Mazda Demio vs Renault Lutecia: The Mazda2 is a subcompact/supermini/B-segment little vehicle produced and sold globally by Mazda since 1996, currently in its fourth generation. The Mazda2 was earlier sold as the Mazda Demio (a title it held in some markets until 2019) and as the Mazda 121 and Mazda Metro.
The Renault Clio is a supermini car (B-segment), manufactured by French automobile producer Renault. It was begun in 1990 and entered its fifth generation in 2019. The vehicle is titled after Clio, one of the nine Muses in Greek mythology. In Japan, it is sold as the Renault Lutecia because Honda holds the rights to the title Clio after building the Honda Clio sales channel in 1984.
Let’s start the comparison of the Mazda Demio vs Renault Lutecia and find out what these Supermini Vehicles have to offer as well as where they compete with each other in various aspects you are going to find below.
Mazda Demio vs Renault Lutecia: Overview
Mazda is a Japanese automaker that has been using the latest technology to produce cars that are efficient and provide a seamless experience.
The Mazda Demio has been in production since 1996, so this car is a well-known one/ while it is super mini and lightweight, it packs a massive punch. It is a compact 5-seater and is quite fun to drive.
If you are looking for a car to buy, then this is a perfect choice. In 2008, the Mazda Demio car won the car of the year award, and from 2008-2013, the car has evolved quite a lot. These five years between 2008 and 2013 can be said to be the critical years for the Mazda Demio.
The latest Renault Clio/Lutecia is the best yet, resting right at the top of its class beside the ever-popular Ford Fiesta. The Clio/Lutecia is a high-quality car despite its aggressive pricing and holds a near-perfect mixture of practicality, standard equipment, and stylish showroom appeal. We’d rather the petrol engine line-up was more powerful but there’s little else to grieve about – the Renault Clio/Lutecia is one of the vehicles to beat in the supermini class.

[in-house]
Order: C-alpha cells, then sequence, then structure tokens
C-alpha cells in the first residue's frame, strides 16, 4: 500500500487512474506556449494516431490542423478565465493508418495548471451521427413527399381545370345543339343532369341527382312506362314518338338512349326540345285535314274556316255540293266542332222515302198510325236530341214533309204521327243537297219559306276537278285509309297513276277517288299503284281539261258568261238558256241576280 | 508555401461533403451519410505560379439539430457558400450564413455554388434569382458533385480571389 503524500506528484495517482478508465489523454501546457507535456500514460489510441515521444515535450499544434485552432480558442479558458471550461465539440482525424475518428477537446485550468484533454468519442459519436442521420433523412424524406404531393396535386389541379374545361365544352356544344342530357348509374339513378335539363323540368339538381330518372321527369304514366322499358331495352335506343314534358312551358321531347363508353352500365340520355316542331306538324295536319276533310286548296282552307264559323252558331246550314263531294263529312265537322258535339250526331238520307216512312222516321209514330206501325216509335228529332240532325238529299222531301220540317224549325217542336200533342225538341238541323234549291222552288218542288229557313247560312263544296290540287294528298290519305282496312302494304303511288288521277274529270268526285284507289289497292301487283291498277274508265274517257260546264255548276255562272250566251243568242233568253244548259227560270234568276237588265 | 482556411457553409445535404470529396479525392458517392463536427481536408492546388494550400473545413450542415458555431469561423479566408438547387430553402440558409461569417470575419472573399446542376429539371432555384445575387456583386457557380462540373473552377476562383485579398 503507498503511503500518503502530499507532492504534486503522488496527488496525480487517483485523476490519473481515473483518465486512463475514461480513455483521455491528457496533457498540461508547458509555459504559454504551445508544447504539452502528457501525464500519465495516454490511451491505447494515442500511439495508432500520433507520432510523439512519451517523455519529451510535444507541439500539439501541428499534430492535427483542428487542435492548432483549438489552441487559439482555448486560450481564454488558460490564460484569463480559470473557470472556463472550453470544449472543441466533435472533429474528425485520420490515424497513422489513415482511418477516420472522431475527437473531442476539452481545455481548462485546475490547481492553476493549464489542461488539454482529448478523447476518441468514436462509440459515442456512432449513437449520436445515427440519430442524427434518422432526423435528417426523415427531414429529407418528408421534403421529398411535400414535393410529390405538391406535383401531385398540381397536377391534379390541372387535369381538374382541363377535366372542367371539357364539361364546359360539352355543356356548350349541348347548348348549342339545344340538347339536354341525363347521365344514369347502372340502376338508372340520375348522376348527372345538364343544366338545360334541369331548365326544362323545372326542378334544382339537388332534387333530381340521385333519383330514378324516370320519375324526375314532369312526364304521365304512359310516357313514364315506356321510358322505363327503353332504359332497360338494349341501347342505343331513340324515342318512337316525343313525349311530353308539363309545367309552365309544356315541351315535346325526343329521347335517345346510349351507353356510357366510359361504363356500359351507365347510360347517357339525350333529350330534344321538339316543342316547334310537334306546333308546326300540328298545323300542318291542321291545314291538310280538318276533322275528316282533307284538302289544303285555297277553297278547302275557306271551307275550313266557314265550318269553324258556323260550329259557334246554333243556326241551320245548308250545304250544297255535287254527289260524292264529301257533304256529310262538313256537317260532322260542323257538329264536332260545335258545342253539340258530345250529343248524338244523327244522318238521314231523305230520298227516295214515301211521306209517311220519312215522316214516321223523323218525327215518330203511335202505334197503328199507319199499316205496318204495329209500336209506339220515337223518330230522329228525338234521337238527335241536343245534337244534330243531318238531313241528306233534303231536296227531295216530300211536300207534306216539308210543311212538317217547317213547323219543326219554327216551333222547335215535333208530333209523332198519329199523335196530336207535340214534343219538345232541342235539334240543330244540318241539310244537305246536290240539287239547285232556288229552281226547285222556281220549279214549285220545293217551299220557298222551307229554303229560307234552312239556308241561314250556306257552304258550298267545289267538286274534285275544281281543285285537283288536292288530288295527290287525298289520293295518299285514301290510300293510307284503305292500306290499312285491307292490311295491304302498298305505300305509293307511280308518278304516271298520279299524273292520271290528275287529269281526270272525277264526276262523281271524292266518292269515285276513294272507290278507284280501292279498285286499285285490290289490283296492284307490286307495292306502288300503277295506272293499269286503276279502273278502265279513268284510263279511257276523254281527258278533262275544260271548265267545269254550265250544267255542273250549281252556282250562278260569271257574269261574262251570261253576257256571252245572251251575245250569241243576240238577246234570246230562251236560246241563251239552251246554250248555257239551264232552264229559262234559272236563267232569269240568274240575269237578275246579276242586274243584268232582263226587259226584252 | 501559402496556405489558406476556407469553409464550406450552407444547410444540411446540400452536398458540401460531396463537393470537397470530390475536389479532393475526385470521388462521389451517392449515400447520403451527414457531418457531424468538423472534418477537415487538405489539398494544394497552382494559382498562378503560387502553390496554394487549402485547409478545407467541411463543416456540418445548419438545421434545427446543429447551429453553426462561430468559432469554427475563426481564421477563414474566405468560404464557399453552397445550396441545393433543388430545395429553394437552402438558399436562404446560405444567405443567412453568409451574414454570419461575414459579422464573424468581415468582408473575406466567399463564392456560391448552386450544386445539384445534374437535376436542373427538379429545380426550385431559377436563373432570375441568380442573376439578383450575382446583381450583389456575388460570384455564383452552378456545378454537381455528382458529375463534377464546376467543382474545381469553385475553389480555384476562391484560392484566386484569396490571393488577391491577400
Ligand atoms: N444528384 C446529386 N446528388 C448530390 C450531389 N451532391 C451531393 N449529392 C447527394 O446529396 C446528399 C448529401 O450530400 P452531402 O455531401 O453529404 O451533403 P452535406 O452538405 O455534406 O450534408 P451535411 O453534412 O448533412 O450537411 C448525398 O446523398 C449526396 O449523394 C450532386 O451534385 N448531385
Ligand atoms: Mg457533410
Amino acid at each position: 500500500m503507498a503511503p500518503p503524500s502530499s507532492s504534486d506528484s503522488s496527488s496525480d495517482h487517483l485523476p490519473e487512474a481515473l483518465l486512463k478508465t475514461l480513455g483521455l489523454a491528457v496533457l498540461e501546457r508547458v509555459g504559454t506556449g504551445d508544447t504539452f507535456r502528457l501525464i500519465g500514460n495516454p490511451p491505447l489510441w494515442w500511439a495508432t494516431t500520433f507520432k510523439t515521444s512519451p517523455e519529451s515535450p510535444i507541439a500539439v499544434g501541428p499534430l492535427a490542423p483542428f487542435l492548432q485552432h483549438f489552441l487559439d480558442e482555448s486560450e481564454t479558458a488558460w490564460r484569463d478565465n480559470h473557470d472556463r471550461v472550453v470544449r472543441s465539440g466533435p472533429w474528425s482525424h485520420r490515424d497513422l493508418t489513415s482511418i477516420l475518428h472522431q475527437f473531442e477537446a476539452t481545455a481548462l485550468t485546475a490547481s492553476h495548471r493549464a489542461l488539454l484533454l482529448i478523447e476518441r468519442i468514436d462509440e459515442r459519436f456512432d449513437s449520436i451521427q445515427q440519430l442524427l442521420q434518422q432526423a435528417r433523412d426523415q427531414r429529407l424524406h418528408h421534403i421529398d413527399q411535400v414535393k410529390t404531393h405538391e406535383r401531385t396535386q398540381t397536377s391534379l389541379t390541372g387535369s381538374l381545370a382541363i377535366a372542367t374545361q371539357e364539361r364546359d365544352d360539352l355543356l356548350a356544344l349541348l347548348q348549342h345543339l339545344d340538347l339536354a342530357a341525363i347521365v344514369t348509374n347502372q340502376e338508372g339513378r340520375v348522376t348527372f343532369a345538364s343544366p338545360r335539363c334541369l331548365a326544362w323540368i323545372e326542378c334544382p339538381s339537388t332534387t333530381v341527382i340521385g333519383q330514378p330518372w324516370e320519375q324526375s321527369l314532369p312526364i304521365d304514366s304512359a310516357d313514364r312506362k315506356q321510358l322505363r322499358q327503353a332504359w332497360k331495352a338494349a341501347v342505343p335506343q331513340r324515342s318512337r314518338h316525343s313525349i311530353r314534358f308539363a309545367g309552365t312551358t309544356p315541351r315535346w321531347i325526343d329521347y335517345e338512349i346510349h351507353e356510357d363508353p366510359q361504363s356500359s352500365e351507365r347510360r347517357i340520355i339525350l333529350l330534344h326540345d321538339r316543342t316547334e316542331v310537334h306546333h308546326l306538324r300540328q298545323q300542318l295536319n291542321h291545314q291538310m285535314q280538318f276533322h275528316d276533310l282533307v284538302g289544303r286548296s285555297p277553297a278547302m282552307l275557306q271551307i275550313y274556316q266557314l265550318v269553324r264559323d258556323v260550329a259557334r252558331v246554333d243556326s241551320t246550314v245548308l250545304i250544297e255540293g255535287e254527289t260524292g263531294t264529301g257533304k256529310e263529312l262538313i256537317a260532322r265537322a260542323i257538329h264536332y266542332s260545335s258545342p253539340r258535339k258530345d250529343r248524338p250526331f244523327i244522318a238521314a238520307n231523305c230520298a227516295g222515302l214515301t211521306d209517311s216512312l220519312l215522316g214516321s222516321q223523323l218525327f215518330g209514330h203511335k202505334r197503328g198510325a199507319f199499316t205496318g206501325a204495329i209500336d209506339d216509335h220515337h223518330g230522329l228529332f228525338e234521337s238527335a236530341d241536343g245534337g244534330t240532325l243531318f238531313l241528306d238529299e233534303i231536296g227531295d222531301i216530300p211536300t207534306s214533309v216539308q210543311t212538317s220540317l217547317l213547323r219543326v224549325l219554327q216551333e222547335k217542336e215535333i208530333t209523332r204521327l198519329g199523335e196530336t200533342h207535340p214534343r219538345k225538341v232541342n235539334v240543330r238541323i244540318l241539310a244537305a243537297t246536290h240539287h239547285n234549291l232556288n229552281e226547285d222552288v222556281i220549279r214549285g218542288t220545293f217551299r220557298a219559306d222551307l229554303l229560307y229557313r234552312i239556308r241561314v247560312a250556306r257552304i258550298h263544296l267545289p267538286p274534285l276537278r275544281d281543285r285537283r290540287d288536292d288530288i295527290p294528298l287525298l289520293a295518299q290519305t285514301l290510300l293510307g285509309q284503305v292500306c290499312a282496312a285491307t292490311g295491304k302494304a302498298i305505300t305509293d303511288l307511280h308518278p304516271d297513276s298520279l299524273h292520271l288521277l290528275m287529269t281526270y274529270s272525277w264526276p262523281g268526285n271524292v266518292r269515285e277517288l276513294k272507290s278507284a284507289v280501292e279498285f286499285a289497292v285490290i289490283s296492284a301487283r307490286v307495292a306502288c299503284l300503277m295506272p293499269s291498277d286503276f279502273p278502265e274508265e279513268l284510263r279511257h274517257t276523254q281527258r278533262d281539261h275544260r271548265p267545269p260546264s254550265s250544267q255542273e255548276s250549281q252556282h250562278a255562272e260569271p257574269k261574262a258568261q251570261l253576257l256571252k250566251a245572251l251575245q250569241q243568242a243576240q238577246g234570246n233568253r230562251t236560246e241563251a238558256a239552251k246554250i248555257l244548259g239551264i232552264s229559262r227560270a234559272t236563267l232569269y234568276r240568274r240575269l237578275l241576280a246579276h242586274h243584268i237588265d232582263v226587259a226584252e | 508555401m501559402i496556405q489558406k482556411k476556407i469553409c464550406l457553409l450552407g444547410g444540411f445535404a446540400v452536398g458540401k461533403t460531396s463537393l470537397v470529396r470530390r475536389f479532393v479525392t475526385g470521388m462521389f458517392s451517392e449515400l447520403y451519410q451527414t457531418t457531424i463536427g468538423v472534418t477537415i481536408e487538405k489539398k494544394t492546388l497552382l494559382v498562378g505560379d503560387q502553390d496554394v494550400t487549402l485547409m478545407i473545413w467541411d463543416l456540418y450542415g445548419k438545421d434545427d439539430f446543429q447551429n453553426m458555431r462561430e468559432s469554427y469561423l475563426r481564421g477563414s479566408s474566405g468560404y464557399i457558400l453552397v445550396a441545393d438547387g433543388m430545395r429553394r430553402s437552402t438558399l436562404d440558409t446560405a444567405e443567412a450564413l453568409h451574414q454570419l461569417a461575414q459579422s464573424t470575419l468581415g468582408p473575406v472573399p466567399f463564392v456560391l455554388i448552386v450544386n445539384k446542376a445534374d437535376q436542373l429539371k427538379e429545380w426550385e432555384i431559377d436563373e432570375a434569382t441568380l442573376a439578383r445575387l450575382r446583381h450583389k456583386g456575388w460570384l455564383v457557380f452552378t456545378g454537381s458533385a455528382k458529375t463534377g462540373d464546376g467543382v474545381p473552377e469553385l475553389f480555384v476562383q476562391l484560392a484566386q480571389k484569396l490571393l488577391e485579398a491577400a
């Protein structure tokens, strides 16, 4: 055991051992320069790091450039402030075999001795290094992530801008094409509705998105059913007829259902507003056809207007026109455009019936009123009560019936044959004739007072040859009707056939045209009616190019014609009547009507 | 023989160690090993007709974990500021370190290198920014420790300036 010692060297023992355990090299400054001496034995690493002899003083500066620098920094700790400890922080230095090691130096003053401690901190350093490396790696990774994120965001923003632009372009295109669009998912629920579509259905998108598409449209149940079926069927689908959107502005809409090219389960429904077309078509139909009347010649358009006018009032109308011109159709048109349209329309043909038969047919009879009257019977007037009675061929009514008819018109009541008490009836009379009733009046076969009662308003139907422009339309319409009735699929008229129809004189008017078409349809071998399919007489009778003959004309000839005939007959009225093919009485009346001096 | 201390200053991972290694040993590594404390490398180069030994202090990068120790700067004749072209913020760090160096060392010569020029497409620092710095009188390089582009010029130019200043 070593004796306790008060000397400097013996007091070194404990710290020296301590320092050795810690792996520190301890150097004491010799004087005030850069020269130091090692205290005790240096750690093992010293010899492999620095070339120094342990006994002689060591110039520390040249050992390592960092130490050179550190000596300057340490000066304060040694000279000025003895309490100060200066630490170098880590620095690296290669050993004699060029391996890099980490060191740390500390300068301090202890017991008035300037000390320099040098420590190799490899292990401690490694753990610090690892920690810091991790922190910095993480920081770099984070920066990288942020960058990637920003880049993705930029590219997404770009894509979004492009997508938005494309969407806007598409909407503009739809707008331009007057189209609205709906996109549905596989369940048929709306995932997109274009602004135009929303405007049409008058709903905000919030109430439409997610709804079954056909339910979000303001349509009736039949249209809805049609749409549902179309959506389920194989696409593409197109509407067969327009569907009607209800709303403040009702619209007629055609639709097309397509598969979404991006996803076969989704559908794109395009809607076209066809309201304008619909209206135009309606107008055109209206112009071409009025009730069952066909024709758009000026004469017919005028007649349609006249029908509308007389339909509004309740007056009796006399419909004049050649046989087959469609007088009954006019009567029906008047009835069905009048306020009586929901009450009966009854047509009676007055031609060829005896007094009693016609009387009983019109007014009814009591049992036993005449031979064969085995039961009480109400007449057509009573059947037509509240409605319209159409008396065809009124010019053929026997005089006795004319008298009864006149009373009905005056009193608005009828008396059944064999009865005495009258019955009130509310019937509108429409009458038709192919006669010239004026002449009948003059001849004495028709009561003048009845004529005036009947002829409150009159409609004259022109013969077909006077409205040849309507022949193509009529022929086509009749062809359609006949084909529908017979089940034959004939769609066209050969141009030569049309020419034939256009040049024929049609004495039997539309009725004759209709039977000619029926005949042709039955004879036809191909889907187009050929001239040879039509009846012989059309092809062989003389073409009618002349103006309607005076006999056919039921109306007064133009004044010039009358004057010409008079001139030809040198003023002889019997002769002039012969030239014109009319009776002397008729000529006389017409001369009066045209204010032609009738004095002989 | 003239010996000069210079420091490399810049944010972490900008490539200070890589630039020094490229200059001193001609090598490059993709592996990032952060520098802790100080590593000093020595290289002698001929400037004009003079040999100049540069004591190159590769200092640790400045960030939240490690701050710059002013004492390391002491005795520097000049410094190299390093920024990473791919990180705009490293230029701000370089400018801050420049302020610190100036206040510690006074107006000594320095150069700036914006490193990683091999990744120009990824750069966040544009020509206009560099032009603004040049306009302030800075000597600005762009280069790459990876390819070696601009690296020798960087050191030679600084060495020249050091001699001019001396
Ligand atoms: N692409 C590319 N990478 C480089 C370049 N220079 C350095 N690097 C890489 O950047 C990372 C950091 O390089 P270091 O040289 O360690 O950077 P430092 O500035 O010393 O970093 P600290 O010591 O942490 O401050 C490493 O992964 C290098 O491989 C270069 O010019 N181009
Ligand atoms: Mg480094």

The Renault Clio/Lutecia is one of the most recognizable titles in the automotive world, one compatible with little, fairly valued superminis that are excellent to drive and give lots of big-car appeals. Over 15 million Clios/Lutecia have been sold since they first appeared in 1990 and the latest model – originated almost 30 years later in 2019 – wishes to continue this progress.
The ever-popular Ford Fiesta is the vehicle that the Clio/Lutecia is pitched against. The earlier generation Clio/Lutecia didn’t truly stack up, but in its latest emphasis, the Renault has raised its game.
Mazda Demio vs Renault Lutecia: Interior
Mazda released the primary 2 generations of Demio with cheap interiors. However, the third generation Demio is made on the new DE platform, and it’s off from “cheap”. It uses lightweight material and makes the dimensions of the car smaller. Faux chrome and backlighting give the inside of Mazda Demio the texture that counteracts its minimalism. The mechanics also place the shifter within the driver’s convenient reach.
To stay the driving force consider the road ahead, the compact gauge cluster is placed in front-and-Center. The seats are most typically covered by clothing; they’re sturdy and comfy. There’s also plenty of cargo deck inside the car, making it very convenient. The inside is extremely simple, yet very functional in every aspect.
Those close with the old Clio/Lutecia will be most influenced by the latest car’s interior, though. A great step ahead has been performed in terms of build quality, supplies utilized, and – maybe most importantly in today’s market – infotainment. The car’s dashboard prioritizes ergonomics more than ever, with all important instruments apparently established to come within natural range for the driver. A touchscreen infotainment display – available in two sizes – remains arrogantly in the middle, canted towards the driver, and is quickly moved and worked unlike the equivalents on some competitors. There’s a lot of synthetic on show in the car’s interior but the majority of it seems of great quality and it’s all well put-together.